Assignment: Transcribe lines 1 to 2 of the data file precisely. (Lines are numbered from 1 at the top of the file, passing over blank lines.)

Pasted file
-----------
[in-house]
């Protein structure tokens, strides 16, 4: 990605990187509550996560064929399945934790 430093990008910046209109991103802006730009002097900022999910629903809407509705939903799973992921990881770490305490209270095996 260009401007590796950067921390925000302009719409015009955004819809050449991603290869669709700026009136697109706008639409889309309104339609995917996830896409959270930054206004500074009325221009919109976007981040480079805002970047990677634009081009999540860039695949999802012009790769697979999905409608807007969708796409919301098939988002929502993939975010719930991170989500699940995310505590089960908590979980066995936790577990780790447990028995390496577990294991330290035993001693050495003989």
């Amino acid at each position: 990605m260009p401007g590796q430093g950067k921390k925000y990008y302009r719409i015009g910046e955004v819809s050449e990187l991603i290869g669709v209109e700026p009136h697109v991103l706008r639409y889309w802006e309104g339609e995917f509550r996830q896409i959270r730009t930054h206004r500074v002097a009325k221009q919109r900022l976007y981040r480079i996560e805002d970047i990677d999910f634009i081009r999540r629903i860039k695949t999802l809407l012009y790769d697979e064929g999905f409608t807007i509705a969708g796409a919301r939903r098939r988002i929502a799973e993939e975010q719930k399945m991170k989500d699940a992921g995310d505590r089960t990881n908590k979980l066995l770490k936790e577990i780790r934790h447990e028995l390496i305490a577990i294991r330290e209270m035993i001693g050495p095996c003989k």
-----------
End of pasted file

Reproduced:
[in-house]
């Protein structure tokens, strides 16, 4: 990605990187509550996560064929399945934790 430093990008910046209109991103802006730009002097900022999910629903809407509705939903799973992921990881770490305490209270095996 260009401007590796950067921390925000302009719409015009955004819809050449991603290869669709700026009136697109706008639409889309309104339609995917996830896409959270930054206004500074009325221009919109976007981040480079805002970047990677634009081009999540860039695949999802012009790769697979999905409608807007969708796409919301098939988002929502993939975010719930991170989500699940995310505590089960908590979980066995936790577990780790447990028995390496577990294991330290035993001693050495003989």